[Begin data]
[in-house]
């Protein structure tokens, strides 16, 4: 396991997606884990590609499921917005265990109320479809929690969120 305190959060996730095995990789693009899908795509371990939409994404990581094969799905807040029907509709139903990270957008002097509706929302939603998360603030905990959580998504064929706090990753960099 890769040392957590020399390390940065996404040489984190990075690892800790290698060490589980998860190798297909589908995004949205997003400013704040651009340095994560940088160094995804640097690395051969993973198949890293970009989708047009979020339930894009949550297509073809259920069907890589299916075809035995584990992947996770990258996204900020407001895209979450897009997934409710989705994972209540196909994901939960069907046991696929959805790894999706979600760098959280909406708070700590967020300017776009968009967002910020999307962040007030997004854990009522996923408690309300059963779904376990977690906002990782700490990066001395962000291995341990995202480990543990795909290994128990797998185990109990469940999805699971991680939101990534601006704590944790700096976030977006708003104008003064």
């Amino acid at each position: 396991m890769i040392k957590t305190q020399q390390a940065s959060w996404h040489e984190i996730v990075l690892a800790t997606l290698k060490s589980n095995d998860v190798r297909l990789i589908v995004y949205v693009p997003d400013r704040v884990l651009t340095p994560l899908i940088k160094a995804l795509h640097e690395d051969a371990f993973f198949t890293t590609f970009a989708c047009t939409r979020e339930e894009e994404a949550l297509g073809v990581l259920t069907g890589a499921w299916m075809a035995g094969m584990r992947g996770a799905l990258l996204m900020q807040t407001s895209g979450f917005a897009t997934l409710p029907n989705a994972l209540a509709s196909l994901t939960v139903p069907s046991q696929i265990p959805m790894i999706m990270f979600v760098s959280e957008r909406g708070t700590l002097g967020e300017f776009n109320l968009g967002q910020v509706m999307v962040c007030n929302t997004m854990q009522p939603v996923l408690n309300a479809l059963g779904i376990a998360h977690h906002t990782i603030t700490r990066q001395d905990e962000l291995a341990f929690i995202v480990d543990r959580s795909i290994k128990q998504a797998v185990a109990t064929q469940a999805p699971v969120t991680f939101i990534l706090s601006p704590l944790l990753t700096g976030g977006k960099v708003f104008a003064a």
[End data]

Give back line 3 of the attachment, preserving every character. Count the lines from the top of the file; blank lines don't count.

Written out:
């Amino acid at each position: 396991m890769i040392k957590t305190q020399q390390a940065s959060w996404h040489e984190i996730v990075l690892a800790t997606l290698k060490s589980n095995d998860v190798r297909l990789i589908v995004y949205v693009p997003d400013r704040v884990l651009t340095p994560l899908i940088k160094a995804l795509h640097e690395d051969a371990f993973f198949t890293t590609f970009a989708c047009t939409r979020e339930e894009e994404a949550l297509g073809v990581l259920t069907g890589a499921w299916m075809a035995g094969m584990r992947g996770a799905l990258l996204m900020q807040t407001s895209g979450f917005a897009t997934l409710p029907n989705a994972l209540a509709s196909l994901t939960v139903p069907s046991q696929i265990p959805m790894i999706m990270f979600v760098s959280e957008r909406g708070t700590l002097g967020e300017f776009n109320l968009g967002q910020v509706m999307v962040c007030n929302t997004m854990q009522p939603v996923l408690n309300a479809l059963g779904i376990a998360h977690h906002t990782i603030t700490r990066q001395d905990e962000l291995a341990f929690i995202v480990d543990r959580s795909i290994k128990q998504a797998v185990a109990t064929q469940a999805p699971v969120t991680f939101i990534l706090s601006p704590l944790l990753t700096g976030g977006k960099v708003f104008a003064a």